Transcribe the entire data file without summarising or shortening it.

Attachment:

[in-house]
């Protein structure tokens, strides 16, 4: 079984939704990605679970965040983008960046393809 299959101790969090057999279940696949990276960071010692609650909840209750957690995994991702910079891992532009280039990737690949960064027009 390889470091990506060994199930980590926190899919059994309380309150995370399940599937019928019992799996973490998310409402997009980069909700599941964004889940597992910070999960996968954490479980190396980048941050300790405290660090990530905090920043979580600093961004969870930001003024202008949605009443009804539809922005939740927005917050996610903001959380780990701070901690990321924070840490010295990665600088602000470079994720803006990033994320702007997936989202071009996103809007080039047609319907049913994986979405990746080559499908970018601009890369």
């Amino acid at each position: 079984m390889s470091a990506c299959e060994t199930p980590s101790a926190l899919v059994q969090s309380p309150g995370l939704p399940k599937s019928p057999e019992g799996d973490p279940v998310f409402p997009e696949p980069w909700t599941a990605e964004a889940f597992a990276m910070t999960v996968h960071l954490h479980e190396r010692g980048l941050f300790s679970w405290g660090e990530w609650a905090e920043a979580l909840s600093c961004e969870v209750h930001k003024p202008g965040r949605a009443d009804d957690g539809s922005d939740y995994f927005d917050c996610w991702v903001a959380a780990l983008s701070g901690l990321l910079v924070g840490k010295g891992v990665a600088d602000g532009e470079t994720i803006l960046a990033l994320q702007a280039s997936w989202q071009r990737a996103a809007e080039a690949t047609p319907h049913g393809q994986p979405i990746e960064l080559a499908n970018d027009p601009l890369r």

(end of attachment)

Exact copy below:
[in-house]
């Protein structure tokens, strides 16, 4: 079984939704990605679970965040983008960046393809 299959101790969090057999279940696949990276960071010692609650909840209750957690995994991702910079891992532009280039990737690949960064027009 390889470091990506060994199930980590926190899919059994309380309150995370399940599937019928019992799996973490998310409402997009980069909700599941964004889940597992910070999960996968954490479980190396980048941050300790405290660090990530905090920043979580600093961004969870930001003024202008949605009443009804539809922005939740927005917050996610903001959380780990701070901690990321924070840490010295990665600088602000470079994720803006990033994320702007997936989202071009996103809007080039047609319907049913994986979405990746080559499908970018601009890369």
């Amino acid at each position: 079984m390889s470091a990506c299959e060994t199930p980590s101790a926190l899919v059994q969090s309380p309150g995370l939704p399940k599937s019928p057999e019992g799996d973490p279940v998310f409402p997009e696949p980069w909700t599941a990605e964004a889940f597992a990276m910070t999960v996968h960071l954490h479980e190396r010692g980048l941050f300790s679970w405290g660090e990530w609650a905090e920043a979580l909840s600093c961004e969870v209750h930001k003024p202008g965040r949605a009443d009804d957690g539809s922005d939740y995994f927005d917050c996610w991702v903001a959380a780990l983008s701070g901690l990321l910079v924070g840490k010295g891992v990665a600088d602000g532009e470079t994720i803006l960046a990033l994320q702007a280039s997936w989202q071009r990737a996103a809007e080039a690949t047609p319907h049913g393809q994986p979405i990746e960064l080559a499908n970018d027009p601009l890369r």